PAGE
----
I’m developing a revenge movie hopefully with these cats, if we all get on the same page together, I mean, we will, but first it’s got to get on the page.

SC: There is heavy subject matter in this film, but it is also hopeful.
JK: This is not an autobiographical movie, but it is a personal movie. Yes, I wrote from a point of experience and a point of knowing a lot of this stuff, but I want to represent what grief over time is like and to look at what is true to me about the grace of two very sick people finding themselves these days. I wanted to be as respectful to the subject as I could, and I wanted to do it in a way that I could explore realistic hope. I appreciate you bringing up the hope aspect of it because I think there’s true hope in it. I want to put some love back in the world and I will do it any way that I can.

SC: What would you like an audience to get out of this film?
JK: My favourite films have saved my life a little bit, and I just hope that this film stands for something for anyone who unfortunately does know at all about this, and for anyone who is older than twelve, you’ve gone through something, maybe that you shouldn’t have.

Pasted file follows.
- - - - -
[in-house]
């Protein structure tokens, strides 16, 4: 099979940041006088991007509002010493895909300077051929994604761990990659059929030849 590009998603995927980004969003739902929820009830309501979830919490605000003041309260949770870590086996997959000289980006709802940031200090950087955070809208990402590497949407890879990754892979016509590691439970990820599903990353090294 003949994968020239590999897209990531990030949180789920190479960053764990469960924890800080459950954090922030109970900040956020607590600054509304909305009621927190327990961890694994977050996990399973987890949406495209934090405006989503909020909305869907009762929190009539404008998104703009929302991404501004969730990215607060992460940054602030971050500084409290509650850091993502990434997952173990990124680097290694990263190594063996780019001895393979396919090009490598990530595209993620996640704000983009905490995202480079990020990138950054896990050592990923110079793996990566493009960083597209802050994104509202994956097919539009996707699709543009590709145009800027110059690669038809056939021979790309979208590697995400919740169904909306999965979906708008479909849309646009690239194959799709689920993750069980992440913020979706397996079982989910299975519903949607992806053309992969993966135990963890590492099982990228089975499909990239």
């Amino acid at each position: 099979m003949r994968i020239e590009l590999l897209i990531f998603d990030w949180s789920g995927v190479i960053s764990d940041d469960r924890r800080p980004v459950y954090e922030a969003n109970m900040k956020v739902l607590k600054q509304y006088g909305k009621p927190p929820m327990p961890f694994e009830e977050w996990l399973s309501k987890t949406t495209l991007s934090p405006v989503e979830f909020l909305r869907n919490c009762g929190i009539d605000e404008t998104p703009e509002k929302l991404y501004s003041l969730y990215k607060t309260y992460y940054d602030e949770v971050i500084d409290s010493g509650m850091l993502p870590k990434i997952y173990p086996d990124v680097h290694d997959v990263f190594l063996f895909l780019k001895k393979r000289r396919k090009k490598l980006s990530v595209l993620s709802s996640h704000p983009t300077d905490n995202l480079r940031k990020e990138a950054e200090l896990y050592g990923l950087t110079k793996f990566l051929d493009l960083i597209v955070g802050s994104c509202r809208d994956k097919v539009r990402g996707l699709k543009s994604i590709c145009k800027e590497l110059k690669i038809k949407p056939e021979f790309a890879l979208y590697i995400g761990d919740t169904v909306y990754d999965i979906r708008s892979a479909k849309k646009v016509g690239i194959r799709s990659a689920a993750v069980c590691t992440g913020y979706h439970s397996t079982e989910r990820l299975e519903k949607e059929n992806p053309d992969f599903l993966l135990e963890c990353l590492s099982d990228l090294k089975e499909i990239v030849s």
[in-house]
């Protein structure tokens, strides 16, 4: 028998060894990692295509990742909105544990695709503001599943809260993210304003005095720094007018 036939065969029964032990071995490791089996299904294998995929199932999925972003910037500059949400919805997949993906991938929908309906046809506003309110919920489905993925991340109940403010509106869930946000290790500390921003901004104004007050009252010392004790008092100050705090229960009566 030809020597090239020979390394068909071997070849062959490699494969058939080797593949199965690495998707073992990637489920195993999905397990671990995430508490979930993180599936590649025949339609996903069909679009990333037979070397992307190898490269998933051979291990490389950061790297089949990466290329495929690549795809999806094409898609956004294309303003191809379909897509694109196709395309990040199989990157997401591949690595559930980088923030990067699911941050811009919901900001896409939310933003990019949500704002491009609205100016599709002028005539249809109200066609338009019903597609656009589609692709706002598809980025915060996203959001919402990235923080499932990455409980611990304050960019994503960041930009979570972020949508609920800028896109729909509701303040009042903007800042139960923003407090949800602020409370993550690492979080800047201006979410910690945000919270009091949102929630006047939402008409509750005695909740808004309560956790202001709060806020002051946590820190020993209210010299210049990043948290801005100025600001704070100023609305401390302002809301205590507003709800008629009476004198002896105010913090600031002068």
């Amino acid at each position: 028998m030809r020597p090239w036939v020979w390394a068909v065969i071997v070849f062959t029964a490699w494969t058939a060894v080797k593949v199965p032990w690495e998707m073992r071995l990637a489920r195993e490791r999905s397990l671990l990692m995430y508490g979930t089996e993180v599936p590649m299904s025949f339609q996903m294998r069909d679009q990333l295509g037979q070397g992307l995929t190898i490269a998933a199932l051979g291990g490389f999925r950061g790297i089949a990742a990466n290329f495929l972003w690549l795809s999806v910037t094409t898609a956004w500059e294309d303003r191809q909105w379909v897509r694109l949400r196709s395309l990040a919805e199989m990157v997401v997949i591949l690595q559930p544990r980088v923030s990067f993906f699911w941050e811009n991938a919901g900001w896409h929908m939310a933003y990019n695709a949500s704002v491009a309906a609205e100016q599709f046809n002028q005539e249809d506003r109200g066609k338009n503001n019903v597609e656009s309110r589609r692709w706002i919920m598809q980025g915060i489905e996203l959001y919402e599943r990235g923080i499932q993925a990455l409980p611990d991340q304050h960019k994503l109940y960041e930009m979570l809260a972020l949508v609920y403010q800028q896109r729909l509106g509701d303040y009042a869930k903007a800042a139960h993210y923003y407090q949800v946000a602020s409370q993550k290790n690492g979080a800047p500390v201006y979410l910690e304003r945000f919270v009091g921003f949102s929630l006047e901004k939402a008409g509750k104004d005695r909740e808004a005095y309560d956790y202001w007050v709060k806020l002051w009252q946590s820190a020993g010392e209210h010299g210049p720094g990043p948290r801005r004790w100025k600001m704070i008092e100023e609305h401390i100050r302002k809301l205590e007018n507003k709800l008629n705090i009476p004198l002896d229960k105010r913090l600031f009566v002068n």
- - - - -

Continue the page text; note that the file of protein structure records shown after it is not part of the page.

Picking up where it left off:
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Press: The Other Half is Coming to Theatres Across Canada

Great news everyone! I will plan to see the film as soon as I can when it’s available for me. How about you?!

We are so excited to announce The Other Half’s theatrical release date across Canada will be:
December 2nd, 2016.

Mark it in your calendar, tell your friends and go see this incredible film.

For those of you in Toronto, go see it at the Cineplex Studios at Yonge & Dundas.
Click here for more info.

For those of you in Vancouver, go see it at the International Village.
Click here for more info.

For those of you in the States, stay tuned. It is scheduled to be released in early 2017.

We are grateful to all of your support along the way and are excited to share this heartfelt story with all of you.